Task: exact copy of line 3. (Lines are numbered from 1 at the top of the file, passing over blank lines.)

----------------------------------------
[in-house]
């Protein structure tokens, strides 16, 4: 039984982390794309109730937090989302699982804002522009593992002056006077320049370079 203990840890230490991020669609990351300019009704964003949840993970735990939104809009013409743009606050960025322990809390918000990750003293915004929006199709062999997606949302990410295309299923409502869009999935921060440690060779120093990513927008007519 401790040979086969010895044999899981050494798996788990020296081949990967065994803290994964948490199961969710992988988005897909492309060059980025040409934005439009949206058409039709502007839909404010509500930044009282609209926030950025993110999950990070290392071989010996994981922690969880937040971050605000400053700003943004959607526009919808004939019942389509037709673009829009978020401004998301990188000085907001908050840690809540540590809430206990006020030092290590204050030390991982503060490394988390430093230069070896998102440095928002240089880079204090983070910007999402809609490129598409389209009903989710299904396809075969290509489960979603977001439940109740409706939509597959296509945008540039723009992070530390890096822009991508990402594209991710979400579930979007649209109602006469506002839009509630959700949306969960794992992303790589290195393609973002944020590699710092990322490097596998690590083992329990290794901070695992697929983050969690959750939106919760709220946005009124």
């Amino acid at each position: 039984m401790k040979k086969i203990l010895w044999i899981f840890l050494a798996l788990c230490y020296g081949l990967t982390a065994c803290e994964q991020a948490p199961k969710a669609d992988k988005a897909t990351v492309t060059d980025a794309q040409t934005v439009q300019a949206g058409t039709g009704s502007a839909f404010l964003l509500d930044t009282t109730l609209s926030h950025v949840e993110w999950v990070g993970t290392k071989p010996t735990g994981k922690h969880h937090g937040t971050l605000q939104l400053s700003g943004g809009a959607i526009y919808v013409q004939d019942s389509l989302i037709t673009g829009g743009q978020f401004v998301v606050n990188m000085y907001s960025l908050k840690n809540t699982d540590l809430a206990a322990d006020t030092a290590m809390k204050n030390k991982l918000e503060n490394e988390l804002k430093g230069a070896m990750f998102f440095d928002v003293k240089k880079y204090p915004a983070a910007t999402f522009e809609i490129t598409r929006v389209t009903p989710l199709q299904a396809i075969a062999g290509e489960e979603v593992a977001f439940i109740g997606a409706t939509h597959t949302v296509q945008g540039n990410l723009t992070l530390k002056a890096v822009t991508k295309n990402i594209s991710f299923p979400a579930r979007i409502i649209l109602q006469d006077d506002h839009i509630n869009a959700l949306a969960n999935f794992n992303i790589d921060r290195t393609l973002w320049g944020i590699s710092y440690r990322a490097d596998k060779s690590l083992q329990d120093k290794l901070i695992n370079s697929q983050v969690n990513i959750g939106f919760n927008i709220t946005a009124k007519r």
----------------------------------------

């Amino acid at each position: 039984m401790k040979k086969i203990l010895w044999i899981f840890l050494a798996l788990c230490y020296g081949l990967t982390a065994c803290e994964q991020a948490p199961k969710a669609d992988k988005a897909t990351v492309t060059d980025a794309q040409t934005v439009q300019a949206g058409t039709g009704s502007a839909f404010l964003l509500d930044t009282t109730l609209s926030h950025v949840e993110w999950v990070g993970t290392k071989p010996t735990g994981k922690h969880h937090g937040t971050l605000q939104l400053s700003g943004g809009a959607i526009y919808v013409q004939d019942s389509l989302i037709t673009g829009g743009q978020f401004v998301v606050n990188m000085y907001s960025l908050k840690n809540t699982d540590l809430a206990a322990d006020t030092a290590m809390k204050n030390k991982l918000e503060n490394e988390l804002k430093g230069a070896m990750f998102f440095d928002v003293k240089k880079y204090p915004a983070a910007t999402f522009e809609i490129t598409r929006v389209t009903p989710l199709q299904a396809i075969a062999g290509e489960e979603v593992a977001f439940i109740g997606a409706t939509h597959t949302v296509q945008g540039n990410l723009t992070l530390k002056a890096v822009t991508k295309n990402i594209s991710f299923p979400a579930r979007i409502i649209l109602q006469d006077d506002h839009i509630n869009a959700l949306a969960n999935f794992n992303i790589d921060r290195t393609l973002w320049g944020i590699s710092y440690r990322a490097d596998k060779s690590l083992q329990d120093k290794l901070i695992n370079s697929q983050v969690n990513i959750g939106f919760n927008i709220t946005a009124k007519r």